Here’s a link to an article titled, Little’s Law- An insight on the relation between latency and throughput.
Information related to computer programming
As a note to my future self: Take time to think!
Even at my advanced age, if I don’t think through an algorithm I can still waste an awful lot of time.
As an example I just started working on a complex algorithm for my Android football game based on the initial thoughts in my brain, and came to regret it. After recovering from that faux-pas I decided to write just a few simple notes like this to clarify my thoughts:
I spent some time last night reading the book, Practical Common Lisp. In all Lisp books you’ll read about S-expressions, but very few authors explain what they are. This image comes from this Wikipedia page, which states, “In computing, s-expressions (for “symbolic expression”) are a notation for nested list (tree-structured) data, invented for and popularized by the programming language Lisp, which uses them for source code as well as data. In the usual parenthesized syntax of Lisp, an s-expression is classically defined as a) an atom, or b) an expression of the form (x . y) where x and y are s-expressions.” See that link for more information about Lisp and S-expressions.
I’ve been interested in the Lisp programming language since I first learned about it, but in the books I’ve read about it, no author has explained the background of terms like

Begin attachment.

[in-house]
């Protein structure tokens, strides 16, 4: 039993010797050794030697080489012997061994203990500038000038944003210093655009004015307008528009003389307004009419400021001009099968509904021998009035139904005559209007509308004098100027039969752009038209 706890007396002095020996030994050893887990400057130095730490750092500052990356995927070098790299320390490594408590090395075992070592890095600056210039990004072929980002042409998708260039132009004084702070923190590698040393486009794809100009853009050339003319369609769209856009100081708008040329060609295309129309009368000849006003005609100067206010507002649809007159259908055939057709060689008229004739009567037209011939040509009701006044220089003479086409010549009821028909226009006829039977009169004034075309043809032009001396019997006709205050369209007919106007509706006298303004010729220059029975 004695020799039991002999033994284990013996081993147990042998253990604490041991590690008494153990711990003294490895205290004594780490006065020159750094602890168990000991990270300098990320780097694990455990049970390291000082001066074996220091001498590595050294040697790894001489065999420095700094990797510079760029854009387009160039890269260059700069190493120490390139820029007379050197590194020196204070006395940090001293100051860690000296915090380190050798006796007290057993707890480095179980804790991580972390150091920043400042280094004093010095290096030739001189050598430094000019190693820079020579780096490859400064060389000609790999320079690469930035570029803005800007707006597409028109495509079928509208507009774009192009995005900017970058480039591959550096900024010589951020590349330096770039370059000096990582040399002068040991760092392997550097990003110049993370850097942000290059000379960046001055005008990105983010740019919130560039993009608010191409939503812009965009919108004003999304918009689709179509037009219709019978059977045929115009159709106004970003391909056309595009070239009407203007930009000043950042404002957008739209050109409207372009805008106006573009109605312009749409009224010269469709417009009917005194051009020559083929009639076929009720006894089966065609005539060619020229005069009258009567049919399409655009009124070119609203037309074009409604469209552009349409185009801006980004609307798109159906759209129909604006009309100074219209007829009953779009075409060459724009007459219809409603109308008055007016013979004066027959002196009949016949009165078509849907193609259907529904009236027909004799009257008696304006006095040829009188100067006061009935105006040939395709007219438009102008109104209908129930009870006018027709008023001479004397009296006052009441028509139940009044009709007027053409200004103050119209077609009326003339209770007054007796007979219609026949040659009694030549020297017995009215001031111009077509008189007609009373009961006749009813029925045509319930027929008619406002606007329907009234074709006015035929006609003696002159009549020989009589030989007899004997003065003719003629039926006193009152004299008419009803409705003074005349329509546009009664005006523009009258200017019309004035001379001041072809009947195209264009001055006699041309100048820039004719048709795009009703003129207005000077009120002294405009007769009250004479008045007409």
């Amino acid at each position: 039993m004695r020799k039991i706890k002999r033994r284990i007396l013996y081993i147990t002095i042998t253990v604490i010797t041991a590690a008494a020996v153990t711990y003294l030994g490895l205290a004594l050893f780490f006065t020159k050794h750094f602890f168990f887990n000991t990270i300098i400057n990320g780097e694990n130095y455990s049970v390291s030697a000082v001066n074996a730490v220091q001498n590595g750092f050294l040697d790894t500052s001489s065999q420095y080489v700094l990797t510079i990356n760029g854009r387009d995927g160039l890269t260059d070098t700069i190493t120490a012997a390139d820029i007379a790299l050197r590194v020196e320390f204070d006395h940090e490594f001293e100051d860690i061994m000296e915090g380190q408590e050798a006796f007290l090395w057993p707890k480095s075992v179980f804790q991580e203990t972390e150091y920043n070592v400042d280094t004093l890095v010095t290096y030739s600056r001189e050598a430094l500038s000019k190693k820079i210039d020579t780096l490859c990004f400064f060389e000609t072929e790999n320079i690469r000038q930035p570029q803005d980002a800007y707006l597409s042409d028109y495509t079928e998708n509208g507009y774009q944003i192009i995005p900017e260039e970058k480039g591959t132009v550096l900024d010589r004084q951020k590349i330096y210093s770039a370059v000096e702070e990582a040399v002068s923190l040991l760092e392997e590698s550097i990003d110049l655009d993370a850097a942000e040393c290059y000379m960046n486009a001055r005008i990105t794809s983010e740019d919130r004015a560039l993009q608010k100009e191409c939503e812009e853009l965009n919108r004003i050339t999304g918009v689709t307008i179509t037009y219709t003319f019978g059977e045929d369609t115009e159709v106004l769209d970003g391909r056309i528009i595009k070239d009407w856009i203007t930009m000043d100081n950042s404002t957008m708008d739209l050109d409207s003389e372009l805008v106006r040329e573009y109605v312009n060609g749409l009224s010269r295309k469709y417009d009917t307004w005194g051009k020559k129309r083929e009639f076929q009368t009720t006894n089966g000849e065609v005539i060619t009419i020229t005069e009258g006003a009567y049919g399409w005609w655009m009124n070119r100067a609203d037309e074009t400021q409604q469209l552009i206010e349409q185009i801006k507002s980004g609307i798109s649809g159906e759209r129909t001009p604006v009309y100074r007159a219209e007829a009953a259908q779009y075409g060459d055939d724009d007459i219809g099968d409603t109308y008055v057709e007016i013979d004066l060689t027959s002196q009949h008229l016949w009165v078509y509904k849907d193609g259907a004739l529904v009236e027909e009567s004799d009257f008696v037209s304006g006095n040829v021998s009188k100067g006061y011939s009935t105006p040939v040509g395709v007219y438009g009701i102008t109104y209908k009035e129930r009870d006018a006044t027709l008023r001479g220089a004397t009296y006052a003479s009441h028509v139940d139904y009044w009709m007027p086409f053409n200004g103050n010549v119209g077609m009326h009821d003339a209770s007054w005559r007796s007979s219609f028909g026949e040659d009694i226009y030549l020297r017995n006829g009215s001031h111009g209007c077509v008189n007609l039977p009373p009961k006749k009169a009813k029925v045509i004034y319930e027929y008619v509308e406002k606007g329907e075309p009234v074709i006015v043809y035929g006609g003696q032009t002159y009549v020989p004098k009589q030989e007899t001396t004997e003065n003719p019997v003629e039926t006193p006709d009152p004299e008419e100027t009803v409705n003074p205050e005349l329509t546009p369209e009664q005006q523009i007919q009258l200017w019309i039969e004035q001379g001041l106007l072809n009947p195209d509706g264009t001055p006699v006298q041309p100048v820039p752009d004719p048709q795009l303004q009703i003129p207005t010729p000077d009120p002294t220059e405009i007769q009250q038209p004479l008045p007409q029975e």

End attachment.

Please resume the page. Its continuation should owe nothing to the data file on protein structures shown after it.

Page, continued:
cdr, and S-expressions. Tonight I found this “History of Lisp” document, which explains the meaning of some of those names.
(If you’re really interested in those terms, this Wikipedia page describes them even more.)
“Perhaps the most important principle for the good algorithm designer is to refuse to be content.”
~ Alfred Aho
I was just reminded of Rubber Duck Debugging. From this Wikipedia link, “The name is a reference to a story in the book The Pragmatic Programmer in which a programmer would carry around a rubber duck and debug their code by forcing themselves to explain it, line-by-line, to the duck.” For me, my rubber duck is Albert Einstein.
“I’m not a great programmer; I’m just a good programmer with great habits.”
~ Kent Beck
“Besides a mathematical inclination, an exceptionally good mastery of one’s native tongue is the most vital asset of a competent programmer.”
~ Edsger Dijkstra
Chapters from The Handbook of Applied Cryptography are available from the publisher and authors as PDFs at this link.